The game is very much a human story – while the knowledge of a disaster taking place is always there in the background, the real stories are from the crew members interacting with each other, be that two who are in a relationship, how they are all reacting to the challenges they face, or even something simple like reading an e-mail that reveals some aspect of their home life. While I will say that Tacoma is not as immediately enthralling as Gone Home was, it still gets you with some emotional storytelling, and come the end I found myself surprised by my attachment to a couple of the characters. And I say surprised not just because the process is gradual – it may only be 2-3 hours long, but the story is spread finely – but also because ultimately you don’t get much depth with any of the characters.

In my notes, I had originally written this as somewhat of a light negative, however in hindsight I think it was quite effective. Not meaning to get pretentious or anything, but the characters on the station are for all intents and purposes complete strangers to you who have come from somewhere else and lived on the station for some time. You don’t start the game at the beginning of the story, you very much start in the middle and essentially stay there. But I think that’s okay, because this is a glimpse, after all, of life on the station in the short run up to a disaster. It’s a subtle way of telling a story – and a risky way – and I’m sure some will find it isn’t as profound as they may have wanted, but personally I found what the developers did with this small story to be very intriguing and effective.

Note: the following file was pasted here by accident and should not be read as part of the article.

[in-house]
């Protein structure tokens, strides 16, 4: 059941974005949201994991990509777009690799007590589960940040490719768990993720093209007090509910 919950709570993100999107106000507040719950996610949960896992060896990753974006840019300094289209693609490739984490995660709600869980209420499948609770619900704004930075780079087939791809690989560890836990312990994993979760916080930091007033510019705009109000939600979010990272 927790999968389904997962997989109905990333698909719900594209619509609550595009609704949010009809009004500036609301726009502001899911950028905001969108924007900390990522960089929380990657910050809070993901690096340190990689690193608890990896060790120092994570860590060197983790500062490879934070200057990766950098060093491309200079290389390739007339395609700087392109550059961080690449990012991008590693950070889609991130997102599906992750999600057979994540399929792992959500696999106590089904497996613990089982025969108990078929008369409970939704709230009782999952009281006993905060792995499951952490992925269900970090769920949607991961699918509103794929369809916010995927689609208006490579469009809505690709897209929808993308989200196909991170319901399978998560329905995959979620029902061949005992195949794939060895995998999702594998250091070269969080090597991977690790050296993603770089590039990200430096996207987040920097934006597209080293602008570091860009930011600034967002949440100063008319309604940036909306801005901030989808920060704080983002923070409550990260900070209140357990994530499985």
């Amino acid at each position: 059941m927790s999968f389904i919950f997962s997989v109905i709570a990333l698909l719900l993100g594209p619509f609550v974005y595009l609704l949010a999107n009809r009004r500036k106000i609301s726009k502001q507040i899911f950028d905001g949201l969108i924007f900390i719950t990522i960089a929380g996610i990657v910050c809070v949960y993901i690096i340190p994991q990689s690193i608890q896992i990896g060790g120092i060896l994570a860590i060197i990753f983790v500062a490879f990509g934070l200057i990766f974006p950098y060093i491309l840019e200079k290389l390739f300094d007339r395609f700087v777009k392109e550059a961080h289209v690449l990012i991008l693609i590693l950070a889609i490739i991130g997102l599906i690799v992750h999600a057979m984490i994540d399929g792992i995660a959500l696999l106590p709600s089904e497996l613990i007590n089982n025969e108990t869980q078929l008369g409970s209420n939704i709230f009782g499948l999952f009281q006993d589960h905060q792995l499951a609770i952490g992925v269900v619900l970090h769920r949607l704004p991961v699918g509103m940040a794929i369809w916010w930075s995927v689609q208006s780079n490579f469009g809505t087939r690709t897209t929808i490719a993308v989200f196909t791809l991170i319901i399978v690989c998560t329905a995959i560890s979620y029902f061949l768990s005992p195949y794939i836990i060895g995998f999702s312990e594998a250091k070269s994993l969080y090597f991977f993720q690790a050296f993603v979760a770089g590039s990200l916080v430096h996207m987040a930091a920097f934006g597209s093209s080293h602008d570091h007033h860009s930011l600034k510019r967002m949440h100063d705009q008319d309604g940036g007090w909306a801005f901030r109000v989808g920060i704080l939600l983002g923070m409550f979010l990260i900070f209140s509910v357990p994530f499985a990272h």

It helps that the environments are highly detailed as well. The station looks and feels how you might expect, with a tunnel of zero gravity that you will pass through on a few occasions, windows looking out on the black of space, and all kinds of technology and ‘spacey’ things littered around the rooms. You pick up an object as simple as a drinks carton and it has all this information written on the back. It shows how much effort the developers went to in order to make this station feel authentic, and it pays off.